• [6] The word ἡσυχία, translated here as "solitude", can also mean "quietude" or "stillness" (translations that would also be quite consistent with the philosophy of Epicurus). The phrase "breaking away from the herd" is my attempt to render the Greek phrase ἐκχωρήσεως τῶν πολλῶν, which means literally "departing from the many" (οἱ πολλοί are "the masses"—a phrase so useful it has been transliterated directly in English as "hoi polloi"). Note also that although the received text reads ἐκχωρήσεως ("departing"), the Greek word ἐκχορήσεως means "stepping out from the chorus" and thus draws a vivid contrast between the vibrant leading characters and the stolid mass of citizens in ancient Greek tragedies; scribal error could account for a change from omicron to omega here, especially because ἐκχορήσεως is much less common than ἐκχωρήσεως.

  • [7] I have expanded the translation here to capture several meanings of the key terms: ἀταρακτότατος means "utterly without disturbance" and by extension steady or serene, whereas πλείστης ταραχῆς means full of trouble, disorder, or tumult (expanded here to "full of trouble and confusion"). The words ὁ δίκαιος and ὁ ἄδικος are often translated "the just man" and "the unjust man", but the modern concept of justice is almost purely social whereas the Greek word δίκαιος has a wider range of meaning that encompasses what is right, fitting, balanced, ordered, decent, civilized, and the like; I have attempted to capture this ambiguity through the phrases "one who acts aright" and "one who goes astray".

  • [8] In the Greek, this paragraph is written in the past tense. Because it is confusing to read that way, I have rendered it in the present tense.

  • [9] The word ἀγών, translated here as "struggle", originally referred to the contests pursued by athletes at public festivals such as the Olympic games; Epicurus is not necessarily counselling against personal discipline (such as that involved in learning true philosophy), but against the trials and dangers of action in the public arena.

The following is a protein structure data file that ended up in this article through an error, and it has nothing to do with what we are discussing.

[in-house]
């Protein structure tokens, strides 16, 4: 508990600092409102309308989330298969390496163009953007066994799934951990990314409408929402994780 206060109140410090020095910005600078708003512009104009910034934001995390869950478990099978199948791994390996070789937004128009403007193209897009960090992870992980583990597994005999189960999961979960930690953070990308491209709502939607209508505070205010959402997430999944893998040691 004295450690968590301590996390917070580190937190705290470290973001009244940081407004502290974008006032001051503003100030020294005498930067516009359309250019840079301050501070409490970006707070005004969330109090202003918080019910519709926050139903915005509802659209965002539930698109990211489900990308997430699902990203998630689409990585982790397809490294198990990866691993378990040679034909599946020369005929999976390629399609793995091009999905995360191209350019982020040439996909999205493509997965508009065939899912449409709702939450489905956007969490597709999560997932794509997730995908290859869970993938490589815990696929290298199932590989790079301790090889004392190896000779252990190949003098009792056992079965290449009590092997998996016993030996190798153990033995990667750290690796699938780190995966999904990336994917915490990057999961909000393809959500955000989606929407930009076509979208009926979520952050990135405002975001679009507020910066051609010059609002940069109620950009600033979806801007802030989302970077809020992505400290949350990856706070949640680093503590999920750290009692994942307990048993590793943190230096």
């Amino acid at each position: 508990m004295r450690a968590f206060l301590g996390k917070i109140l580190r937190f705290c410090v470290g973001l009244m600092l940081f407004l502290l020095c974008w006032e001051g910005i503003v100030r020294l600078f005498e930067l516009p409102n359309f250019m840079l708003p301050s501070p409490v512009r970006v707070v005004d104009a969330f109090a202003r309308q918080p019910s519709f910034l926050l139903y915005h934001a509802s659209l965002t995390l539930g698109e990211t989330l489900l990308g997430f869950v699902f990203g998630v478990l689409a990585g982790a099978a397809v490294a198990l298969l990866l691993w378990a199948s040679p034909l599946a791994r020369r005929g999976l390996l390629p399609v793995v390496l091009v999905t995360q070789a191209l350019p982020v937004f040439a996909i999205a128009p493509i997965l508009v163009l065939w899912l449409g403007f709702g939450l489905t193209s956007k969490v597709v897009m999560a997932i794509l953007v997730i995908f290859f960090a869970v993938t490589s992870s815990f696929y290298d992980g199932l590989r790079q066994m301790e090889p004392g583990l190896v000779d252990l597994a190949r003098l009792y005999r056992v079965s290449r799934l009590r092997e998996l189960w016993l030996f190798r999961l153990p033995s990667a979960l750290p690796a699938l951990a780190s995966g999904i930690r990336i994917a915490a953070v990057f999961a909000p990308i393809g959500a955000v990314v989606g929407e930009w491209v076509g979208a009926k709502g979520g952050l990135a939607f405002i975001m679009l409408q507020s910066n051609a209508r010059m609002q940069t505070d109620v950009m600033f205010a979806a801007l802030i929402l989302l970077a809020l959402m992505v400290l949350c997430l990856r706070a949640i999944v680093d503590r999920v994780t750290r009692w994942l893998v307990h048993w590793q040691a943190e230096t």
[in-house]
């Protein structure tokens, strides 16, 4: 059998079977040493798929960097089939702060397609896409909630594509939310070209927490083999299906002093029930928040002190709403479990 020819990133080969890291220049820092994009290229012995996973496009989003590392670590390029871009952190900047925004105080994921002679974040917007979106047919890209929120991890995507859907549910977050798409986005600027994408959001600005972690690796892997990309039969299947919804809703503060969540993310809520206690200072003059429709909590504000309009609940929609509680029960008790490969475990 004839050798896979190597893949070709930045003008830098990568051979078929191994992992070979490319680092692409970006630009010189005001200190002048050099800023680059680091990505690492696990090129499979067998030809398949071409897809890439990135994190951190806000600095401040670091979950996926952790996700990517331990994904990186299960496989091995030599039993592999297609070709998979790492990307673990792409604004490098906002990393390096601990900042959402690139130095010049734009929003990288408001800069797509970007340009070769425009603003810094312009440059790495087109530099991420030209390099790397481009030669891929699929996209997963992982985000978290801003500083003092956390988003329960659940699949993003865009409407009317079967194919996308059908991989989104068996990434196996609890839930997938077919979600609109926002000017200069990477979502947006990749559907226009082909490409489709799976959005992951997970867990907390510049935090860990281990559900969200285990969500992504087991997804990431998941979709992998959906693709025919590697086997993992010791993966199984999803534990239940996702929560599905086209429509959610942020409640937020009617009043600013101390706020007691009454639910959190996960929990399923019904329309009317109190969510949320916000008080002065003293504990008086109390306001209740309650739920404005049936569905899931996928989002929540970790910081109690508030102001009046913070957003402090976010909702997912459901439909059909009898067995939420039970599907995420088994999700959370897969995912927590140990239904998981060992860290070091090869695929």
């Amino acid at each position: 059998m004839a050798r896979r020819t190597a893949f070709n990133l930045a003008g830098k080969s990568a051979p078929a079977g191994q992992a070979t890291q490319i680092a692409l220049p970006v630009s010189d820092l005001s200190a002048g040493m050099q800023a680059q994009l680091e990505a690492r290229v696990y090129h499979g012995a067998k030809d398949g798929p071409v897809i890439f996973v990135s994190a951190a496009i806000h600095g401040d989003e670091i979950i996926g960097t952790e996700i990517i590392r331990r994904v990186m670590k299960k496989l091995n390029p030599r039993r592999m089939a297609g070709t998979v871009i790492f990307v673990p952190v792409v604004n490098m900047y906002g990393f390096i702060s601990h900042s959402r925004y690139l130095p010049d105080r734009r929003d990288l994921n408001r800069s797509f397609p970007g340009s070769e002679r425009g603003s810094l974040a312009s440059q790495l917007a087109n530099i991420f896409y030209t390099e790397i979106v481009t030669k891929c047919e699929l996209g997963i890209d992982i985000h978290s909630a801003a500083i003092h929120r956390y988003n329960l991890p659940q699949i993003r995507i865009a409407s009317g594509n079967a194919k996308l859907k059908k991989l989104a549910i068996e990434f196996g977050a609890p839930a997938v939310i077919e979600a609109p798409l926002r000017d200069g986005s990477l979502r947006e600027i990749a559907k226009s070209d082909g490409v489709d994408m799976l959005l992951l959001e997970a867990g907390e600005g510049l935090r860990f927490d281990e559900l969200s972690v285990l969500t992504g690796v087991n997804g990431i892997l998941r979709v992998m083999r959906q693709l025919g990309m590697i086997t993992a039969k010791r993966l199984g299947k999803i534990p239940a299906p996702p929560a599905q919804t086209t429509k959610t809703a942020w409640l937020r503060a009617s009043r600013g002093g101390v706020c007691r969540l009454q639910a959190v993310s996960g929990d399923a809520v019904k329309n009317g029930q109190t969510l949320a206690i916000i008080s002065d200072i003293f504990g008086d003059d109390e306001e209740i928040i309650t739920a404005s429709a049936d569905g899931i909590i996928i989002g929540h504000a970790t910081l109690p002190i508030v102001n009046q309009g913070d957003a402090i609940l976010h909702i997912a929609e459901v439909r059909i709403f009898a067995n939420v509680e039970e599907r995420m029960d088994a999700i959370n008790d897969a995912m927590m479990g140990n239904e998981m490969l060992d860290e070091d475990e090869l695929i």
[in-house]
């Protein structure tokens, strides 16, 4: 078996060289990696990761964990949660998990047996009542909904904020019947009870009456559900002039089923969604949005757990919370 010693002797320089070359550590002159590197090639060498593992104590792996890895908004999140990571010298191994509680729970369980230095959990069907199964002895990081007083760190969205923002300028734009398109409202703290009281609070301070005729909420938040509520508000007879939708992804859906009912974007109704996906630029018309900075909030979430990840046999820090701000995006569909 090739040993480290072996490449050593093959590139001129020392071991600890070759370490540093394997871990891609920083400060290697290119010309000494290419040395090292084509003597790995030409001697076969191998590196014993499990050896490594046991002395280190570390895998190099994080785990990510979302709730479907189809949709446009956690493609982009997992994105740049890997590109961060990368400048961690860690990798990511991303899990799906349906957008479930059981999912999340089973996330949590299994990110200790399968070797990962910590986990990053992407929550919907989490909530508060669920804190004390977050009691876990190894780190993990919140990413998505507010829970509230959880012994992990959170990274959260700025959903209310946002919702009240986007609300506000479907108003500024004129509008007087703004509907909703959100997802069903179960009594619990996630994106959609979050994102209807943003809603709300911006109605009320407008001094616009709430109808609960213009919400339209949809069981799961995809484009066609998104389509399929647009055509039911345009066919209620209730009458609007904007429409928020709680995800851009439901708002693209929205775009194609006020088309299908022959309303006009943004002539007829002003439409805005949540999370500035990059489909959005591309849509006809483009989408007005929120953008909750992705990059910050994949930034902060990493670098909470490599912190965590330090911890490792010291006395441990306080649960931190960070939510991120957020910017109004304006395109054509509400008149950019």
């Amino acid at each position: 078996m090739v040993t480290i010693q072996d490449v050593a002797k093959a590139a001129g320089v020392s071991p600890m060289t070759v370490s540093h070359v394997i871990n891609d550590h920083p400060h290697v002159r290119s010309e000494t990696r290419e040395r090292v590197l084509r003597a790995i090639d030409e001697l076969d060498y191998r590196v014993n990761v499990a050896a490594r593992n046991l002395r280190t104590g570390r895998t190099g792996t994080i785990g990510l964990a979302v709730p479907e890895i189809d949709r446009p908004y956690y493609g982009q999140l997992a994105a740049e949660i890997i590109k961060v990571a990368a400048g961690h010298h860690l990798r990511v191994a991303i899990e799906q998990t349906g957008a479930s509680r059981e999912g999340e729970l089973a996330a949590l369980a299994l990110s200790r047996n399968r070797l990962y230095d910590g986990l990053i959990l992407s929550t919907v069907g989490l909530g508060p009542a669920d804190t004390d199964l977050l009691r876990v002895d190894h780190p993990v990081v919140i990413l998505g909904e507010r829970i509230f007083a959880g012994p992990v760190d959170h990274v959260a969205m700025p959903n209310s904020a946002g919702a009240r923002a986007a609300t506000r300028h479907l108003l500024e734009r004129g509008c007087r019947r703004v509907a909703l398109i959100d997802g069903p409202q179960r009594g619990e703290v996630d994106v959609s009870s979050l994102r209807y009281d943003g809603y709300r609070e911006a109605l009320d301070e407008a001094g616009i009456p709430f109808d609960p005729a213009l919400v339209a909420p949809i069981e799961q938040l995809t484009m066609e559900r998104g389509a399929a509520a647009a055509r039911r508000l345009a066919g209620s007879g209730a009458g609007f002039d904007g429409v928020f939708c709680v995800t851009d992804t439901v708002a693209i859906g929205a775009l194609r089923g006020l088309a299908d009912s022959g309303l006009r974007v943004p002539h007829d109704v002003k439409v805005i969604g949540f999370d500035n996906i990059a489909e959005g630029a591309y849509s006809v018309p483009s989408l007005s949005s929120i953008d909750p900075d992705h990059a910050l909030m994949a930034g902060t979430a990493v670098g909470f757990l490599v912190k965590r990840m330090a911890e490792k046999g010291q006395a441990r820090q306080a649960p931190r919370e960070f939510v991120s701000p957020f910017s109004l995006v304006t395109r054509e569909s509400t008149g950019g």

• [10] Here the translated phrase "trouble and confusion" reflects the Greek words ἀκρισία (literally "indistinctness") and ταραχή (literally "trouble", "disorder", or "tumult").

  • [11] The concept of μακαρία, translated here as "complete happiness", is also referenced in Principal Doctrine #1 when Epicurus speaks of the gods.

  • [12] The word σύμβολον refers to a covenant, contract, or other mutual agreement, especially (in a legal sense) a treaty between two city-states to safeguard trading between them. The verb βλάπτω means to hurt or damage someone or something, but not in a way that reflects willful injustice or wrongdoing (for which the verb ἀδικέω is used).

  • [13] The word συνθήκη, translated here as "compact", means essentially the same as the word σύμβολον from Principal Doctrine #31.

  • [14] The word κοινωνία means a fellowship, an association, a partnership, a community; I have chosen to translate συμφέρον ἐν τῇ πρὸς ἀλλήλους κοινωνίᾳ as "what is mutually advantageous among companions" to emphasize the sense of a shared venture that is implicit in the Greek verb κοινωνέω.

  • [15] The Greek phrase τιθέναι νόμον means to make legislation; here Epicurus contrasts man-made legislation with natural justice, which in somewhat old-fashioned English we might call natural law. The word πρόληψις has a special meaning in the philosophy of Epicurus: it is the basic grasp that one has of a concept.

  • [16] Somewhat reluctantly, I have translated the word οἰκειότης (from the Greek word for household) as "fellowship". I say reluctantly because my preferred translation is the obsolete English word "frith", which referred to the bonds of mutual loyalty and trust between family members, kinsmen, and friends, as well as the resulting feeling of mutual security. Unfortunately, the word "frith" has passed out of common usage and therefore is not appropriate for a modern translation of Epicurus (although the concept it identifies deserves to be resurrected). Other alternatives might include "intimacy", "kindliness", "friendly relations", "friendliness", "sense of community", even "sense of belonging".